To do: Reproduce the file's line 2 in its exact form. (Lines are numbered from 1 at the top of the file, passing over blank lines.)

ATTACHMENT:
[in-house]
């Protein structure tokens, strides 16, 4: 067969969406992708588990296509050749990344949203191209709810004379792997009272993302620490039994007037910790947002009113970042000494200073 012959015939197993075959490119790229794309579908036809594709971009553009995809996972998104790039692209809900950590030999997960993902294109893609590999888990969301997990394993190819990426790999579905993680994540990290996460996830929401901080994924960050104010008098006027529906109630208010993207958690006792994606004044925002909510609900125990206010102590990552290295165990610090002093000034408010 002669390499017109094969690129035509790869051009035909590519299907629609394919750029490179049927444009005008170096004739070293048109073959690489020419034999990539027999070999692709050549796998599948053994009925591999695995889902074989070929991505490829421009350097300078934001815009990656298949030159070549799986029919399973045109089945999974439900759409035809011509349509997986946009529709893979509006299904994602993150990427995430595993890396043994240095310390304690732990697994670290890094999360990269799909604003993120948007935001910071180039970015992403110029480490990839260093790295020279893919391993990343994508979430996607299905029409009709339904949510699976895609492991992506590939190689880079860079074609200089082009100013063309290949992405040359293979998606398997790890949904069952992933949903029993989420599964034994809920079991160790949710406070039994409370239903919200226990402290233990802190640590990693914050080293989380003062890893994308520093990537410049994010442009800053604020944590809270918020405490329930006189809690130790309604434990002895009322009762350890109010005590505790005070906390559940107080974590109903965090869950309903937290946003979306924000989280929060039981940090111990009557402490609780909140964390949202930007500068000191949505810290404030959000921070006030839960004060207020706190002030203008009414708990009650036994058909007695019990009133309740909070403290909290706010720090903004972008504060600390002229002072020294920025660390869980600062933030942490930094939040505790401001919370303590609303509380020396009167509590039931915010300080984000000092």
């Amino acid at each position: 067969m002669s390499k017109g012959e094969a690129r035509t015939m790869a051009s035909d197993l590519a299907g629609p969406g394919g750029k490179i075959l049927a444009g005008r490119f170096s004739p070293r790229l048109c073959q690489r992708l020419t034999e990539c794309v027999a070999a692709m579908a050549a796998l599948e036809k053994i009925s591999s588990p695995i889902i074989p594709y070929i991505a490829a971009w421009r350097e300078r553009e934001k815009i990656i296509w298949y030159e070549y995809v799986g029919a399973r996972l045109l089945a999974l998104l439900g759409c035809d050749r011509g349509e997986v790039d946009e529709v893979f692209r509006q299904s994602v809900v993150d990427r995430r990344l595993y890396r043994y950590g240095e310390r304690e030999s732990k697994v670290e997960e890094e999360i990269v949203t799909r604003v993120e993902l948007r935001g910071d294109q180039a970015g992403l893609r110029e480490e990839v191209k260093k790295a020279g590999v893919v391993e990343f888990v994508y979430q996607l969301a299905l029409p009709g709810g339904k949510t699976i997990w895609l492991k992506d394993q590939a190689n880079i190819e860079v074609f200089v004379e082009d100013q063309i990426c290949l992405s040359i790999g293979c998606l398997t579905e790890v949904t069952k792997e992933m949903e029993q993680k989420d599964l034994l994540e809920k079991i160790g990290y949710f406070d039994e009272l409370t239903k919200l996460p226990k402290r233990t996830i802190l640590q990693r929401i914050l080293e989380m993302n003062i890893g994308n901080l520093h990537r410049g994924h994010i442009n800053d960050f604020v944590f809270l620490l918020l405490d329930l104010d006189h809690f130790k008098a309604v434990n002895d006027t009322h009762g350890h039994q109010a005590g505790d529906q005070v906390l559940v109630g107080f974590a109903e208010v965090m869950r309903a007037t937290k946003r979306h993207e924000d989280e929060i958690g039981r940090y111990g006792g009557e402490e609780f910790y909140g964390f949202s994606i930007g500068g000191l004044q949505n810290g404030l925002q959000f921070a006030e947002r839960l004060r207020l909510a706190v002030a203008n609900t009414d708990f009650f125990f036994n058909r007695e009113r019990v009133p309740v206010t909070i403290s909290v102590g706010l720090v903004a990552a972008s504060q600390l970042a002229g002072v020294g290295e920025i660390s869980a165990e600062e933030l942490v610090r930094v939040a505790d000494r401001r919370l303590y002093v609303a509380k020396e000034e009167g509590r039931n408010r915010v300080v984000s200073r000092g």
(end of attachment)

């Protein structure tokens, strides 16, 4: 067969969406992708588990296509050749990344949203191209709810004379792997009272993302620490039994007037910790947002009113970042000494200073 012959015939197993075959490119790229794309579908036809594709971009553009995809996972998104790039692209809900950590030999997960993902294109893609590999888990969301997990394993190819990426790999579905993680994540990290996460996830929401901080994924960050104010008098006027529906109630208010993207958690006792994606004044925002909510609900125990206010102590990552290295165990610090002093000034408010 002669390499017109094969690129035509790869051009035909590519299907629609394919750029490179049927444009005008170096004739070293048109073959690489020419034999990539027999070999692709050549796998599948053994009925591999695995889902074989070929991505490829421009350097300078934001815009990656298949030159070549799986029919399973045109089945999974439900759409035809011509349509997986946009529709893979509006299904994602993150990427995430595993890396043994240095310390304690732990697994670290890094999360990269799909604003993120948007935001910071180039970015992403110029480490990839260093790295020279893919391993990343994508979430996607299905029409009709339904949510699976895609492991992506590939190689880079860079074609200089082009100013063309290949992405040359293979998606398997790890949904069952992933949903029993989420599964034994809920079991160790949710406070039994409370239903919200226990402290233990802190640590990693914050080293989380003062890893994308520093990537410049994010442009800053604020944590809270918020405490329930006189809690130790309604434990002895009322009762350890109010005590505790005070906390559940107080974590109903965090869950309903937290946003979306924000989280929060039981940090111990009557402490609780909140964390949202930007500068000191949505810290404030959000921070006030839960004060207020706190002030203008009414708990009650036994058909007695019990009133309740909070403290909290706010720090903004972008504060600390002229002072020294920025660390869980600062933030942490930094939040505790401001919370303590609303509380020396009167509590039931915010300080984000000092």